Few takers for DU's equal opportunity equity

The varsity now has 1620 seats reserved for students with disabilities but only 462 register this year

jasleen

Jasleen Kaur | June 23, 2010



A focus on inclusion in education has seen reserved seats for those who are differently-abled go up at Delhi University. The university now reserves 1,620 seats for students with disabilities which is 400 more than last year's 1,220.

But this impact of the this step has hardly been felt in the volume of applications for such seats. The varsity has received applications from only 462 students this year.

Kanika Khandelwal, a lecturer in LSR College says, "I feel the biggest problem is that people do not know about the kind of facilities that are available today so they are reluctant to send their kids to study here. And only those staying in and around Delhi come."

According to Anjlee Agarwal, working with Samarthyam, the Access Resource Group which works with DU’s equal opportunity cell (EQC), the majority of work has been done in the colleges of both the campuses and less attention has been paid to those which are not part of the campus. “Not every student with disability can come to these campuses," she adds.

Anjlee says, "All colleges are not implementing the recommendations given by us. It is because getting funds from the UGC is a slow and tedious process. Only few colleges afford to put in their own maintainance funds to provide facilities."

There is also shortage of trained teachers in all the colleges. The EQC is also exploring the possibility of providing mobility to these students within North Campus colleges by interconnecting college buildings.

Comments

 

Other News

Why is Lanka in flames: the making of a crisis

This time it was not Lord Hanuman, but the poor decision-making of the political leaders combined with several global economic factors that set Sri Lanka in flames. A state of emergency was declared in Sri Lanka. This month, after the Prime Minister of Sri Lanka resigned from his post, the

Growing Up as a Multilinguist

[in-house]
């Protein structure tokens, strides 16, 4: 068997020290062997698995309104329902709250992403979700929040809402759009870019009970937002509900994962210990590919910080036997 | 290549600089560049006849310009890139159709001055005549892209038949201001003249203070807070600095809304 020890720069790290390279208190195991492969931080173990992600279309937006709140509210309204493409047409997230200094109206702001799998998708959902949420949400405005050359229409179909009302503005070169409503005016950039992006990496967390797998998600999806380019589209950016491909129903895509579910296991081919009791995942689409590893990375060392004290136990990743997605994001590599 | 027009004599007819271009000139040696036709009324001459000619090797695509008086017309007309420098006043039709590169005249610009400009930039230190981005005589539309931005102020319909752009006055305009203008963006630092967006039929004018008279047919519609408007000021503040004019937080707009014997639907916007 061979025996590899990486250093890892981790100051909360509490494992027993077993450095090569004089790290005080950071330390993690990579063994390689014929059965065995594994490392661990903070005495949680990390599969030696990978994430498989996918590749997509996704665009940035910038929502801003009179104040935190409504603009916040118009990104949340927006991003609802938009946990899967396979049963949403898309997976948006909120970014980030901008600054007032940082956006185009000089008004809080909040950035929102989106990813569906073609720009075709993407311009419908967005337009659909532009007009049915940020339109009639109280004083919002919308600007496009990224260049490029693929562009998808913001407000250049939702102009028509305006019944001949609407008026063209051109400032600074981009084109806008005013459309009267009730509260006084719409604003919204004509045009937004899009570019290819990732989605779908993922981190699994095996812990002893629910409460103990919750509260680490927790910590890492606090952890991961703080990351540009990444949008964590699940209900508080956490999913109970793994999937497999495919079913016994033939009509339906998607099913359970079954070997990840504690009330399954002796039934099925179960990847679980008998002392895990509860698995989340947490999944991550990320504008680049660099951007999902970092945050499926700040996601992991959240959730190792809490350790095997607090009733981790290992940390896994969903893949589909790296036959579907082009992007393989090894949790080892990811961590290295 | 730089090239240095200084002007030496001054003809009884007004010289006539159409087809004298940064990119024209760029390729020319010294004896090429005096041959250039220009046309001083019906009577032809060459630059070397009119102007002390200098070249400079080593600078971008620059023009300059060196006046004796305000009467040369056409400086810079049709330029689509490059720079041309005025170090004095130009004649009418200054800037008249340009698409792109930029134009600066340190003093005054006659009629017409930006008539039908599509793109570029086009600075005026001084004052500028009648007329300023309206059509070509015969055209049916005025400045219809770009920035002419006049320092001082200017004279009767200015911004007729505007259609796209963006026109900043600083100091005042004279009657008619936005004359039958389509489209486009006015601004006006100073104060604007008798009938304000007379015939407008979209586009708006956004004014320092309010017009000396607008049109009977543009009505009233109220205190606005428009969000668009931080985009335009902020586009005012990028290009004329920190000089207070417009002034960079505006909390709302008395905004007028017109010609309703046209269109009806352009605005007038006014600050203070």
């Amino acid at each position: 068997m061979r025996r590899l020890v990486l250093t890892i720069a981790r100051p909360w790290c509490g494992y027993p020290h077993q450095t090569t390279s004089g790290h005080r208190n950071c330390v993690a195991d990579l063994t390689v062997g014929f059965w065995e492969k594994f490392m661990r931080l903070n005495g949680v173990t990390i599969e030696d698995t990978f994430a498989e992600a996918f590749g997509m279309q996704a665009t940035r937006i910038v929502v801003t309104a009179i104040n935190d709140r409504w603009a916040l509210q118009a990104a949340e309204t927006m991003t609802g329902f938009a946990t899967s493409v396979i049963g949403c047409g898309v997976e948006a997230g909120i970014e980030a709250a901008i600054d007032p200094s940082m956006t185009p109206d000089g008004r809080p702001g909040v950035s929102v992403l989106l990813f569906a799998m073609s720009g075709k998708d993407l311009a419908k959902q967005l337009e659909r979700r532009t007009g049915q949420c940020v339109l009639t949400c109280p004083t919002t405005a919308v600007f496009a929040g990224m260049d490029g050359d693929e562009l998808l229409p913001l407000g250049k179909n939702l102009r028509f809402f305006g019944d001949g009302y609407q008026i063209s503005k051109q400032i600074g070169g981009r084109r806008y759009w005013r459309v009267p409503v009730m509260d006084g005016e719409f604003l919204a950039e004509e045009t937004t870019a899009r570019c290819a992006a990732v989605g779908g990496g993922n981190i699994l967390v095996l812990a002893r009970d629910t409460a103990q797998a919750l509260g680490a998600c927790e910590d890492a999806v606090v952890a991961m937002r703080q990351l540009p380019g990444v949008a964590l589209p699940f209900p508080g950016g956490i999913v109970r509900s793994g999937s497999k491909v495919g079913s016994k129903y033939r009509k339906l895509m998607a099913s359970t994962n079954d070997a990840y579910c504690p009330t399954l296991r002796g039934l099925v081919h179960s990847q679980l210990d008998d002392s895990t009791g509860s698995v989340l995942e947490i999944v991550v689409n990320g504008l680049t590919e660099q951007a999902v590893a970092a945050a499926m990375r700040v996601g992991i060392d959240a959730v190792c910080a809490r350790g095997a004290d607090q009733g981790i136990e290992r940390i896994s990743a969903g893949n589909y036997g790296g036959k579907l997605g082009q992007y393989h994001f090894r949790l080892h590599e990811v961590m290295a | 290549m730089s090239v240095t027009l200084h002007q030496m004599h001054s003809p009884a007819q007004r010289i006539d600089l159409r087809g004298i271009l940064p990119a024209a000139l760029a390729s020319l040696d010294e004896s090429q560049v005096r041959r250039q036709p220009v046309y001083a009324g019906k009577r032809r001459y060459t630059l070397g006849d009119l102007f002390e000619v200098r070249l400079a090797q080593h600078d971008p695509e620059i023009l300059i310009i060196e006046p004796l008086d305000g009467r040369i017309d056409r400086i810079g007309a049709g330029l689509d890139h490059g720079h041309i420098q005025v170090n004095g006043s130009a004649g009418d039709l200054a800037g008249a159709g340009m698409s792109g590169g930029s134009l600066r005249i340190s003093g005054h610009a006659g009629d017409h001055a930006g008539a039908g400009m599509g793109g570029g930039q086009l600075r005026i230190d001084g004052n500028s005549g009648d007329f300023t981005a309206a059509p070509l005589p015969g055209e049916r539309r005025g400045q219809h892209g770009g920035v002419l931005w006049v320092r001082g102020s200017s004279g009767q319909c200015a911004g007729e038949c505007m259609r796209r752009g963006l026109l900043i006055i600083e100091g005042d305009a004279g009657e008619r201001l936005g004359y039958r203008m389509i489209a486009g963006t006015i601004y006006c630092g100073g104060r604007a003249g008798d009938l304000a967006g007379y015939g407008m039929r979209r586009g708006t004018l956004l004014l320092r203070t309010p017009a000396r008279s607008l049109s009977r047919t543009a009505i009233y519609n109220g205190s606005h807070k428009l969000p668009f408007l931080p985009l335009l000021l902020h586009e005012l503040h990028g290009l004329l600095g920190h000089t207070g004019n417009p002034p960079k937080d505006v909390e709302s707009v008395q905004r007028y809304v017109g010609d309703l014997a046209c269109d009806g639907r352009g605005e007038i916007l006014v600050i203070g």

Being and Becoming Multilingual: Some Narratives Edited by Rajesh Sachdeva and Rama Kant Agnihotri

Mumbai civil body refutes allegations of scam in tenement scheme

The BrihanMumbai municipal corporation (BMC) has rejected the Congress accusations of financial irregularities worth Rs 8,000 crore—9,000 croe in awarding contracts for getting project-affected people (PAP) tenements on private land.    BMC has said that it implements vital p

Sedition law: Can it have a place in democracy?

Does the concept of sedition have a place in modern democracies? This question became more relevant when the apex court recently put the country`s colonial-era sedition law on abeyance stating that there is a “requirement to balance… security interests and integrity of the State… and th

Not just another Manto anthology

The Collected Stories of Saadat Hasan Manto: Volume 1: Bombay and Poona Translated by Nasreen Rehman Aleph Book Company, 548 pages, Rs 999 There are writers, there are writers’ writers, and then there are readers’ writers. Saadat Hasan Mant

These tribal women may be illiterate but are successful entrepreneurs

Meet Promila Krishna, 39, Lalita Nayak, 40, Parbati Gadba, 42, Sanadei Dhuruwa, 39, and Nabita Barika, 41, of Kundra block in Odisha’s Koraput district. Except for Promila who is a matriculate, others haven’t attended school beyond the elementary level. However, while introducing themselves to

Visionary Talk: Arvind Sawant, Member of Parliament with Kailashnath Adhikari, MD, Governance Now


Archives

Current Issue

Opinion

Facebook    Twitter    Google Plus    Linkedin    Subscribe Newsletter

Twitter